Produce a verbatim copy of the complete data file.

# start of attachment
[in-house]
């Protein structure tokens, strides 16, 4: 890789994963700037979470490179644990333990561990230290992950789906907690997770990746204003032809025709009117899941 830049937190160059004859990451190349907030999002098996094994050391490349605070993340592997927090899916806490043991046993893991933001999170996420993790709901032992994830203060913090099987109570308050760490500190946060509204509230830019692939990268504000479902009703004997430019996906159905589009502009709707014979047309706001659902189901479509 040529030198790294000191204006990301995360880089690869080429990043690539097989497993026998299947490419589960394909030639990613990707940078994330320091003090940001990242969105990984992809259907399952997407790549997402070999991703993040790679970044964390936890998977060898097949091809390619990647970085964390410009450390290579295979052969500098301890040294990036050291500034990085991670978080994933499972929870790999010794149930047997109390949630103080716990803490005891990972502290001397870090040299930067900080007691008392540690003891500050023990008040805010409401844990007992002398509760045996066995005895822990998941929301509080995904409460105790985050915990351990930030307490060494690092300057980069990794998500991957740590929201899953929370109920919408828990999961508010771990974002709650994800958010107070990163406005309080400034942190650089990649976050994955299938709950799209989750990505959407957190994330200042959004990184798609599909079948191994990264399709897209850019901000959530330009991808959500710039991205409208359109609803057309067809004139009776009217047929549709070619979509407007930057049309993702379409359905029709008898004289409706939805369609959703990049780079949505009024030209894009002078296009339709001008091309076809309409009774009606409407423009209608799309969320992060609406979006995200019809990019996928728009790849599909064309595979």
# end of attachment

[in-house]
């Protein structure tokens, strides 16, 4: 890789994963700037979470490179644990333990561990230290992950789906907690997770990746204003032809025709009117899941 830049937190160059004859990451190349907030999002098996094994050391490349605070993340592997927090899916806490043991046993893991933001999170996420993790709901032992994830203060913090099987109570308050760490500190946060509204509230830019692939990268504000479902009703004997430019996906159905589009502009709707014979047309706001659902189901479509 040529030198790294000191204006990301995360880089690869080429990043690539097989497993026998299947490419589960394909030639990613990707940078994330320091003090940001990242969105990984992809259907399952997407790549997402070999991703993040790679970044964390936890998977060898097949091809390619990647970085964390410009450390290579295979052969500098301890040294990036050291500034990085991670978080994933499972929870790999010794149930047997109390949630103080716990803490005891990972502290001397870090040299930067900080007691008392540690003891500050023990008040805010409401844990007992002398509760045996066995005895822990998941929301509080995904409460105790985050915990351990930030307490060494690092300057980069990794998500991957740590929201899953929370109920919408828990999961508010771990974002709650994800958010107070990163406005309080400034942190650089990649976050994955299938709950799209989750990505959407957190994330200042959004990184798609599909079948191994990264399709897209850019901000959530330009991808959500710039991205409208359109609803057309067809004139009776009217047929549709070619979509407007930057049309993702379409359905029709008898004289409706939805369609959703990049780079949505009024030209894009002078296009339709001008091309076809309409009774009606409407423009209608799309969320992060609406979006995200019809990019996928728009790849599909064309595979």